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Fonterra, the owners of the now well-known brand ‘Anchor’, has boldly announced that it is venturing into the fresh milk market. The company didn’t have the best of times after the DCD controversy a couple of years ago. It can be said that the initial reaction did more harm than good to Fonterra. Time will tell if this move will see Fonterra completely dropping powdered milk products, but it still signals a fresh start and one that’s arguably a step in the right direction.

What is important is that that there was a problem and Fonterra has made an effort to win back the confidence of the consumer with a product which, by its very nature, has more trust-value.

The move comes with expected ‘goodness’ rhetoric. It’s ‘fresh’. It’s ‘local’. It will ‘strengthen the local dairy industry’. On the face of it all this could be true. But it is almost as though people are not interested in profit or that New Zealand has enough cows and pasture to give milk to the entire world if that country wanted to. It is as though Fonterra didn’t have any issues with powdered milk.

That said, we welcome this move. With caution, we must add, and that has more to do with the general arrogance and bullish ways of corporate entities than with Fonterra’s track record. Indeed that kind of caution, coupled with vigilance from a public empowered with relevant information, would be of great value to Fonterra as it seeks to reinvent itself in Sri Lanka, especially in these days of ‘good governance’.

That caution, moreover, obtains from a history of both the public and private sectors claiming to ‘up the local’ and then in the very name of the local, disempowering it. Revisiting the history of the Milk Board can show what happened to the dairy farmers of this country and how the local milk industry was destroyed. We are sure that Fonterra would welcome meaningful engagement with the consumers and other watchdogs on corporate activity in light of all this.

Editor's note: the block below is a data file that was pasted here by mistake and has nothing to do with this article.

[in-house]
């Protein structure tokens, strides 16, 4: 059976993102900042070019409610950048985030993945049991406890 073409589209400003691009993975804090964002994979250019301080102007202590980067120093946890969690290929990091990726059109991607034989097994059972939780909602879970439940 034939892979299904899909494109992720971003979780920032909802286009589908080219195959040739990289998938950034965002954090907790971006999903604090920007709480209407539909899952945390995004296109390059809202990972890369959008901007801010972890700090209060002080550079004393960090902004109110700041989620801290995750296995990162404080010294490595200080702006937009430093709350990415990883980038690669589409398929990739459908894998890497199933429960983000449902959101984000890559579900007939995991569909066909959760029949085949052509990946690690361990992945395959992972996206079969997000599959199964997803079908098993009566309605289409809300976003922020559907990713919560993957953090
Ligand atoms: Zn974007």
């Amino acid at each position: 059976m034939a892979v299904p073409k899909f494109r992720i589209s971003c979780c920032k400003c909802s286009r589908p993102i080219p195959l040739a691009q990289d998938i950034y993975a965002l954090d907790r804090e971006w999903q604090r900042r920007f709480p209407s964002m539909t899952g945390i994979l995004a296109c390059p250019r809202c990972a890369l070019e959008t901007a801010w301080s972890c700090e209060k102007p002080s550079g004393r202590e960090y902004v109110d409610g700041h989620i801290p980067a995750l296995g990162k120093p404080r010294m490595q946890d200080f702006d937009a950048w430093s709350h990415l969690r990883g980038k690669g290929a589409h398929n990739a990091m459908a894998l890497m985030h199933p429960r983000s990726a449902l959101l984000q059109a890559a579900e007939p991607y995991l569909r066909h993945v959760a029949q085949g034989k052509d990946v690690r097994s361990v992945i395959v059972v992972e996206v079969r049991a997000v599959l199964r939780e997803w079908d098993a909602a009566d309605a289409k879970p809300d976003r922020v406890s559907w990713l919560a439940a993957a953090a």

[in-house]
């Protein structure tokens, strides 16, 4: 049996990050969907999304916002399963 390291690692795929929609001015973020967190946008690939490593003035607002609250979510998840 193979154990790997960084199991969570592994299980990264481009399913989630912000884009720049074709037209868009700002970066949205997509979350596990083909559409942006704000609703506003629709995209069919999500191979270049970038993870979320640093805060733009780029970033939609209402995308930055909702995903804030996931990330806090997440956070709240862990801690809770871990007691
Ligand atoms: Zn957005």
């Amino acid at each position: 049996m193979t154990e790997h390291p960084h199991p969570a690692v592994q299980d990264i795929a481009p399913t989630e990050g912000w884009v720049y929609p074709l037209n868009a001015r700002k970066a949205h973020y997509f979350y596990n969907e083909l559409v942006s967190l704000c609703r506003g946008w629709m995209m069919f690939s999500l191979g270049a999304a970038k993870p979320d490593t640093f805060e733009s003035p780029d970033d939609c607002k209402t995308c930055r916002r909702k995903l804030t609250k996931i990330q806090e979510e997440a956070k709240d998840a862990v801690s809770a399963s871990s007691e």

Fonterra was slow to respond to the critics. However, it now seems that the company has done a re-think and a deep re-think at that, and come up with a solution that is more open to scrutiny by the public. The public, or rather the informed, organized and articulate sections of the public, is the ultimate anchor of the consumer. Fonterra seems to have realized this and it is a good thing. It is good thing for the entire industry because healthy competition could result in competitive pricing and more importantly better quality.

What the general public should know is that even large corporates with a global presence can be made to change course. In other words, it is not the case that capital has its say regardless but it always has to contend with contestation and adapt. This could be called ‘the negotiation of terms of oppression or extraction’ by cynics and there may be some truth to the assertion. However, the availability of the ‘contestation’ button indicates clearly that it can be pressed, but only by a vigilant, informed, organized and brave community of ‘recipients’.

As for the corporate sector perhaps there’s a lesson to be learnt here.  For too long the naughty boys and girls in the corporate world have had it easy.  Friends in high places and an ad-dependent media have turned them into veritable touch-me-nots.  However, sooner or later the rhetoric of good governance will make people say ‘Not just in the public sector, but the private sector too, not forgetting of course the I/NGO community!’
The country is now demanding change.  The responsible corporate that have at times erred will mend their ways.  Those who are not will be held accountable.
Fonterra is making an effort and we applaud this subject of course to the caveats mentioned above.  Others must follow suit.